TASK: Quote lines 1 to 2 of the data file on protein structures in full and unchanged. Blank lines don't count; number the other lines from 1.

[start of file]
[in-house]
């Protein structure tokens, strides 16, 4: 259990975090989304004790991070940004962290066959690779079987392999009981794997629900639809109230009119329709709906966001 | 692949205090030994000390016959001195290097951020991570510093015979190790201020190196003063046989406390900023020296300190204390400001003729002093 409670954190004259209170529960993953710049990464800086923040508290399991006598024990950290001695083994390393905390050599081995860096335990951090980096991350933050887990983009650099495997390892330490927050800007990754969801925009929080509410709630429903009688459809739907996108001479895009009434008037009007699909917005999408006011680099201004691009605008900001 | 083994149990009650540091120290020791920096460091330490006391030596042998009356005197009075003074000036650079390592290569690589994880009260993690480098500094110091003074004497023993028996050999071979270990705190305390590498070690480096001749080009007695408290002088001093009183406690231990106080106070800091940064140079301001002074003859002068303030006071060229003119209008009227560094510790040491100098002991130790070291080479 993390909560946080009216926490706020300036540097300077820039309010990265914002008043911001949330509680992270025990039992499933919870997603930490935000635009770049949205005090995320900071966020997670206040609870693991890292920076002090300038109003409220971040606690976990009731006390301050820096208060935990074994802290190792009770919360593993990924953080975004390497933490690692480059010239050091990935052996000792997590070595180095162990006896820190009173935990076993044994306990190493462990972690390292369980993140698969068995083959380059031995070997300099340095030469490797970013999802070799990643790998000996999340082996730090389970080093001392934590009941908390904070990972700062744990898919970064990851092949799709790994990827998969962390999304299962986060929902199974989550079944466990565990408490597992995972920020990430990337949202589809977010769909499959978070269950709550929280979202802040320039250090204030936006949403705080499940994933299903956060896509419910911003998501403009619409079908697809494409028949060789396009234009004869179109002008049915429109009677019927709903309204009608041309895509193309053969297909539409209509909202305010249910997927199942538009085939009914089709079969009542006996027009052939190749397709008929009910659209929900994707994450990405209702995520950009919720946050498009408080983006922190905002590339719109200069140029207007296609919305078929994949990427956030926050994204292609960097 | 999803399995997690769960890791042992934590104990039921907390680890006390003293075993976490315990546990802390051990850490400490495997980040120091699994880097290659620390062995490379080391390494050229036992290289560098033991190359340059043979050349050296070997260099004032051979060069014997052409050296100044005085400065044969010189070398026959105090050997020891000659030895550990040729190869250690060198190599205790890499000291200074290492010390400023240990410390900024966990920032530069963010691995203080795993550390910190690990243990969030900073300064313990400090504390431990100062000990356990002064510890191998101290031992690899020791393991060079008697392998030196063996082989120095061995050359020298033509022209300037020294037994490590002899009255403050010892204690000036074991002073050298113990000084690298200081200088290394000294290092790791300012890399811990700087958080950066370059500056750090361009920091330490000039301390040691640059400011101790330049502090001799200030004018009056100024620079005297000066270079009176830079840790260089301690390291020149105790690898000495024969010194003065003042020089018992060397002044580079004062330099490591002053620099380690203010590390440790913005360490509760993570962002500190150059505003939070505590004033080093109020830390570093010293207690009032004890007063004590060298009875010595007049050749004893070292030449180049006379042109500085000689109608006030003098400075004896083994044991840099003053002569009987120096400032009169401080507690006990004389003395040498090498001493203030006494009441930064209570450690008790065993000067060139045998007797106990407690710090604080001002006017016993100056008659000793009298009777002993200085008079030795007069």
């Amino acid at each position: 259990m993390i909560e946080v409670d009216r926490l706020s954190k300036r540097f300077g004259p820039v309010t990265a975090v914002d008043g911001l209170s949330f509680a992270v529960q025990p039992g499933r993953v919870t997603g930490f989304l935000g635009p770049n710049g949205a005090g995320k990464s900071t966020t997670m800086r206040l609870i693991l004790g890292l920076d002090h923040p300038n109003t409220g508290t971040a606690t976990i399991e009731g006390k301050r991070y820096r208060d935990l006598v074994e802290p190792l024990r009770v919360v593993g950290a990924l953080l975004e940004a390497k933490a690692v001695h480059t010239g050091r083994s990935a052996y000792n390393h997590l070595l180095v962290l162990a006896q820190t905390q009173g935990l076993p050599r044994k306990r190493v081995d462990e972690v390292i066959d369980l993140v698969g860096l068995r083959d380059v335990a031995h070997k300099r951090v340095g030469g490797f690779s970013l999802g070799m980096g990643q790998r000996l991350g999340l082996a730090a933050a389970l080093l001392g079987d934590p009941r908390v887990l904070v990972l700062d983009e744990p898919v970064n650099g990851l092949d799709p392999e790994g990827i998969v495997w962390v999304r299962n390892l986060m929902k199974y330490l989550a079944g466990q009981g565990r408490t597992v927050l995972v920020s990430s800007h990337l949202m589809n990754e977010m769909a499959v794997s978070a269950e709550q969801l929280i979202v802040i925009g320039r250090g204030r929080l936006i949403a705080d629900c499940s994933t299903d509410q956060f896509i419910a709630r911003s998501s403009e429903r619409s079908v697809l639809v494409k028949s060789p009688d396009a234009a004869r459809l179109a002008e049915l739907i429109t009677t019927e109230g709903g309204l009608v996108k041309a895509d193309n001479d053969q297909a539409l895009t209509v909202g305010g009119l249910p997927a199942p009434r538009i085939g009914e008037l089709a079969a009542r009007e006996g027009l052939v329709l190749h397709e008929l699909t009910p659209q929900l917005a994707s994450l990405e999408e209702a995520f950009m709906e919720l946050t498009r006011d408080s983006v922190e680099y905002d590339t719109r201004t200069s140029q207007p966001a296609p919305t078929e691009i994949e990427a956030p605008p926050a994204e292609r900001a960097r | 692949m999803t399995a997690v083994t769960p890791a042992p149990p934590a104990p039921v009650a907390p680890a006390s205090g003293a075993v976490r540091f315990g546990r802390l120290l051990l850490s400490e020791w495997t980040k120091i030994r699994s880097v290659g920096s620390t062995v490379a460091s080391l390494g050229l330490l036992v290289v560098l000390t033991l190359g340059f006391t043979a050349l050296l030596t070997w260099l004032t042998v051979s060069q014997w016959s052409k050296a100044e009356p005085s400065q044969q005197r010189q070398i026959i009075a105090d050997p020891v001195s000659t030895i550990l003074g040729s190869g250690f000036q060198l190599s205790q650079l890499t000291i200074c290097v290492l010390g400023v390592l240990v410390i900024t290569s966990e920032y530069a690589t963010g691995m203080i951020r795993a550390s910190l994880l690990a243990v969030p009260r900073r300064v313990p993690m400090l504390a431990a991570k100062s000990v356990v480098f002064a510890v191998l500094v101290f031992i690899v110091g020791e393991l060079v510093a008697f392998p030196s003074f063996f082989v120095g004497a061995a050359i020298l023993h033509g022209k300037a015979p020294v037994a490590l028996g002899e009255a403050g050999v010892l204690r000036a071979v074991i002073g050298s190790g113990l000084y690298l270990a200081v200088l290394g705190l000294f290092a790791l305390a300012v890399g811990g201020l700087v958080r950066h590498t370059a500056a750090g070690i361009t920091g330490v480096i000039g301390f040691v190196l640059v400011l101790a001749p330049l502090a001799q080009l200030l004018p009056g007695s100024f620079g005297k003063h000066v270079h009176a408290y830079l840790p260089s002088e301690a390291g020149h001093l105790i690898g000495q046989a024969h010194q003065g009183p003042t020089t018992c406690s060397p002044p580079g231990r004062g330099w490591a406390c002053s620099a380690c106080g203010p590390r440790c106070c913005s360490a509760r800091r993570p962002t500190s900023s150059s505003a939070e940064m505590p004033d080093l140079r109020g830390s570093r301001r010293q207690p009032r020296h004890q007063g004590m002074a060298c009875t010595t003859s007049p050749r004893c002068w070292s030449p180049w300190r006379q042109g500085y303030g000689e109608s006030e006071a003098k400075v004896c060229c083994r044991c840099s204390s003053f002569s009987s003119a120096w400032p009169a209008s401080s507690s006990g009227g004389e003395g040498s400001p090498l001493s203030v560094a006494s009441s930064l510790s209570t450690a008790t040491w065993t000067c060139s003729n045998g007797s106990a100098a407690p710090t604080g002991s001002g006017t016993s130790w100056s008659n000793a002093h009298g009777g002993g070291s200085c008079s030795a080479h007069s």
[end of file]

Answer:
[in-house]
């Protein structure tokens, strides 16, 4: 259990975090989304004790991070940004962290066959690779079987392999009981794997629900639809109230009119329709709906966001 | 692949205090030994000390016959001195290097951020991570510093015979190790201020190196003063046989406390900023020296300190204390400001003729002093 409670954190004259209170529960993953710049990464800086923040508290399991006598024990950290001695083994390393905390050599081995860096335990951090980096991350933050887990983009650099495997390892330490927050800007990754969801925009929080509410709630429903009688459809739907996108001479895009009434008037009007699909917005999408006011680099201004691009605008900001 | 083994149990009650540091120290020791920096460091330490006391030596042998009356005197009075003074000036650079390592290569690589994880009260993690480098500094110091003074004497023993028996050999071979270990705190305390590498070690480096001749080009007695408290002088001093009183406690231990106080106070800091940064140079301001002074003859002068303030006071060229003119209008009227560094510790040491100098002991130790070291080479 993390909560946080009216926490706020300036540097300077820039309010990265914002008043911001949330509680992270025990039992499933919870997603930490935000635009770049949205005090995320900071966020997670206040609870693991890292920076002090300038109003409220971040606690976990009731006390301050820096208060935990074994802290190792009770919360593993990924953080975004390497933490690692480059010239050091990935052996000792997590070595180095162990006896820190009173935990076993044994306990190493462990972690390292369980993140698969068995083959380059031995070997300099340095030469490797970013999802070799990643790998000996999340082996730090389970080093001392934590009941908390904070990972700062744990898919970064990851092949799709790994990827998969962390999304299962986060929902199974989550079944466990565990408490597992995972920020990430990337949202589809977010769909499959978070269950709550929280979202802040320039250090204030936006949403705080499940994933299903956060896509419910911003998501403009619409079908697809494409028949060789396009234009004869179109002008049915429109009677019927709903309204009608041309895509193309053969297909539409209509909202305010249910997927199942538009085939009914089709079969009542006996027009052939190749397709008929009910659209929900994707994450990405209702995520950009919720946050498009408080983006922190905002590339719109200069140029207007296609919305078929994949990427956030926050994204292609960097 | 999803399995997690769960890791042992934590104990039921907390680890006390003293075993976490315990546990802390051990850490400490495997980040120091699994880097290659620390062995490379080391390494050229036992290289560098033991190359340059043979050349050296070997260099004032051979060069014997052409050296100044005085400065044969010189070398026959105090050997020891000659030895550990040729190869250690060198190599205790890499000291200074290492010390400023240990410390900024966990920032530069963010691995203080795993550390910190690990243990969030900073300064313990400090504390431990100062000990356990002064510890191998101290031992690899020791393991060079008697392998030196063996082989120095061995050359020298033509022209300037020294037994490590002899009255403050010892204690000036074991002073050298113990000084690298200081200088290394000294290092790791300012890399811990700087958080950066370059500056750090361009920091330490000039301390040691640059400011101790330049502090001799200030004018009056100024620079005297000066270079009176830079840790260089301690390291020149105790690898000495024969010194003065003042020089018992060397002044580079004062330099490591002053620099380690203010590390440790913005360490509760993570962002500190150059505003939070505590004033080093109020830390570093010293207690009032004890007063004590060298009875010595007049050749004893070292030449180049006379042109500085000689109608006030003098400075004896083994044991840099003053002569009987120096400032009169401080507690006990004389003395040498090498001493203030006494009441930064209570450690008790065993000067060139045998007797106990407690710090604080001002006017016993100056008659000793009298009777002993200085008079030795007069």